“The Eagle Man” art as story telling
Central to the most of his works is the human figure, which is often appropriated as a narrative and allegorical device, as seen in the works of Davao artist Ben Banez of the Ford Academy of the Arts. Perhaps unconsciously borrowing from the popular sub cultural sources. His works assimilate the neurotic energies of heavy metal comics, with their dense and profusely crowded spaces disorienting perspectives and a preponderance of Grotesque imageries.
Banez seemingly blasphemous visuality (exemplified by his direct reference to the Ant-Christ) stems from a Apocalyptic conviction that the world is in exorably hurtling to end, via what he termed as ” The breakdown of World religions.”
Banez works stand out, not only because of their defamiliarizing effects, but also because they are going against the grim and determined thematics of the social realists tradition, purveyed by both its progenitors in the metropolis and their clones in the regions. At the same time, they also violate the drawing room decorum of what it constitutes most of the works of Davao and its satellites. But Banez, merits does not lie in the way he transcended this thematic and formal clichÃ©s. He must always be reducible to religious and institutional manifestations.
Despite these reservations, the values of Banez contribution to the bandwagon of nostalgic indulgence, currently being reproduced and legitimized by market forces, the mass media and even the academe.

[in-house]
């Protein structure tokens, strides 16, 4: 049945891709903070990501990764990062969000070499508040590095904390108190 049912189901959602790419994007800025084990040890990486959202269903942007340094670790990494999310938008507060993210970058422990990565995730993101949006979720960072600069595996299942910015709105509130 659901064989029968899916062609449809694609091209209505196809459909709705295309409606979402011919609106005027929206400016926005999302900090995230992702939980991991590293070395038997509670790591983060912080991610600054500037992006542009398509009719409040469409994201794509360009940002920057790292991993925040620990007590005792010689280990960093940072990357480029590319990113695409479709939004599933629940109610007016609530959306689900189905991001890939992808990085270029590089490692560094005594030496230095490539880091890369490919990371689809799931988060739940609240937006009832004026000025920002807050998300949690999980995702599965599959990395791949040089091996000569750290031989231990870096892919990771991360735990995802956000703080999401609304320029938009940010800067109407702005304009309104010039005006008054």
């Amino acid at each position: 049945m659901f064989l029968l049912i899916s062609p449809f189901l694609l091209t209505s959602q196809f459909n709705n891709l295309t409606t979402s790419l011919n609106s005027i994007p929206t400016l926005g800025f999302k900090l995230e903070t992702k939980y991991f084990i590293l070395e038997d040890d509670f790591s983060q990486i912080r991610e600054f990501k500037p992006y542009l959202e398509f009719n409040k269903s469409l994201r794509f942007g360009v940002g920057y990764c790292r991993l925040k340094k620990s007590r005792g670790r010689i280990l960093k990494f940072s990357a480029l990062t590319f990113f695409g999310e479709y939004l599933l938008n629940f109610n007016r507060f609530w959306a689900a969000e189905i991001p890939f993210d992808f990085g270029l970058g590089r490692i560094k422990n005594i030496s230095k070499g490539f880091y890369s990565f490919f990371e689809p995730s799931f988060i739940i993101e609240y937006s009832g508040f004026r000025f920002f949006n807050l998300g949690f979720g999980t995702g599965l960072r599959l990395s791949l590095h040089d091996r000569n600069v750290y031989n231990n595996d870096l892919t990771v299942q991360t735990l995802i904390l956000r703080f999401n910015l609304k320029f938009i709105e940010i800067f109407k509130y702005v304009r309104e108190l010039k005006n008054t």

Source: Pananaw book “Beyond the Tribal: Rethinking Mindanao”.
A very nice article. I was accepted to Fordham for their PhD program in philosophy back in 1970. They had a great Jesuit professor named Alice Jordain. I went to NYU instead and was disappointed with NYU’s analytic school of thought which came to a dead end in the 20th Century. Anyway, this is a great Catholic university. Although a Protestant, I regard myself as a natural Jesuit.., a devils’ advocate, so to speak. Regards, Terrance
Twisted Paradise in Williamsburg Celebrates Milton’s 400th
“Of Man’s First Disobedience, and the Fruit Of that Forbidden Tree, whose mortal taste Brought Death into the World, and all our woe, With loss of Eden…”
– Paradise Lost: Book I
The paintings of Bienvenido Bones Banez, Jr., another featured surrealist artist of the exhibit, are filled with psychedelic colors, lines, dots and othergeometric figures, which combine to concoct paintings reflecting his interest in the “666” worldview. In one painting, Satan is a serpent-like creature with the colors of flames surrounding his head and the figures below that could easily be representations of Satan’s children, Sin and Death, as described in “Paradise Lost.”